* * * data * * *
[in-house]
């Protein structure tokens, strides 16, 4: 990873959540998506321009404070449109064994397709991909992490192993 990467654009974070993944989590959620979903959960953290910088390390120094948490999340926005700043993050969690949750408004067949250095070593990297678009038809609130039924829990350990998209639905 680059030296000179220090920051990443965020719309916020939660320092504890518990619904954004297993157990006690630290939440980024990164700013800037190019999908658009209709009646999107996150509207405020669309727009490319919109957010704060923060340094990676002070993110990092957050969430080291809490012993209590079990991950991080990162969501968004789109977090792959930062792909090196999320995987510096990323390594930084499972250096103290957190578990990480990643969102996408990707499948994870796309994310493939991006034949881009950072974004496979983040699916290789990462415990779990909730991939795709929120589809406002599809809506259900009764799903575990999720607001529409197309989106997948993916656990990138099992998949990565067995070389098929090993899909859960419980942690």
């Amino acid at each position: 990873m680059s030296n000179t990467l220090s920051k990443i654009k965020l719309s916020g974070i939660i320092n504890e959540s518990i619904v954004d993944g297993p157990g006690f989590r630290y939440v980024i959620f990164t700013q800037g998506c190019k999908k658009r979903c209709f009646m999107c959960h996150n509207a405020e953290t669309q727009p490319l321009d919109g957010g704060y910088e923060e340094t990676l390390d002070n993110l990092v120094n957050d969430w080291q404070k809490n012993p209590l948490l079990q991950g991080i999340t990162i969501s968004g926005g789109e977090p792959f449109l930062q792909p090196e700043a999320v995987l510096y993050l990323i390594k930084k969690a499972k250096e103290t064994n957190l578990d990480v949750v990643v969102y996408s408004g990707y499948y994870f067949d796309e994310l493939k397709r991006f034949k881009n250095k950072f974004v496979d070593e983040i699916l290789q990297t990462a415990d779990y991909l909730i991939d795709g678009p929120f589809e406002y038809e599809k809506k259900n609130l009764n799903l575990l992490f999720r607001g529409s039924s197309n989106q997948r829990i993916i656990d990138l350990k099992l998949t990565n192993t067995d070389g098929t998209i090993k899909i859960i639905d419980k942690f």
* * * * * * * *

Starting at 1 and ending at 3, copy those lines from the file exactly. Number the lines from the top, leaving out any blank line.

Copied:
[in-house]
């Protein structure tokens, strides 16, 4: 990873959540998506321009404070449109064994397709991909992490192993 990467654009974070993944989590959620979903959960953290910088390390120094948490999340926005700043993050969690949750408004067949250095070593990297678009038809609130039924829990350990998209639905 680059030296000179220090920051990443965020719309916020939660320092504890518990619904954004297993157990006690630290939440980024990164700013800037190019999908658009209709009646999107996150509207405020669309727009490319919109957010704060923060340094990676002070993110990092957050969430080291809490012993209590079990991950991080990162969501968004789109977090792959930062792909090196999320995987510096990323390594930084499972250096103290957190578990990480990643969102996408990707499948994870796309994310493939991006034949881009950072974004496979983040699916290789990462415990779990909730991939795709929120589809406002599809809506259900009764799903575990999720607001529409197309989106997948993916656990990138099992998949990565067995070389098929090993899909859960419980942690």
């Amino acid at each position: 990873m680059s030296n000179t990467l220090s920051k990443i654009k965020l719309s916020g974070i939660i320092n504890e959540s518990i619904v954004d993944g297993p157990g006690f989590r630290y939440v980024i959620f990164t700013q800037g998506c190019k999908k658009r979903c209709f009646m999107c959960h996150n509207a405020e953290t669309q727009p490319l321009d919109g957010g704060y910088e923060e340094t990676l390390d002070n993110l990092v120094n957050d969430w080291q404070k809490n012993p209590l948490l079990q991950g991080i999340t990162i969501s968004g926005g789109e977090p792959f449109l930062q792909p090196e700043a999320v995987l510096y993050l990323i390594k930084k969690a499972k250096e103290t064994n957190l578990d990480v949750v990643v969102y996408s408004g990707y499948y994870f067949d796309e994310l493939k397709r991006f034949k881009n250095k950072f974004v496979d070593e983040i699916l290789q990297t990462a415990d779990y991909l909730i991939d795709g678009p929120f589809e406002y038809e599809k809506k259900n609130l009764n799903l575990l992490f999720r607001g529409s039924s197309n989106q997948r829990i993916i656990d990138l350990k099992l998949t990565n192993t067995d070389g098929t998209i090993k899909i859960i639905d419980k942690f």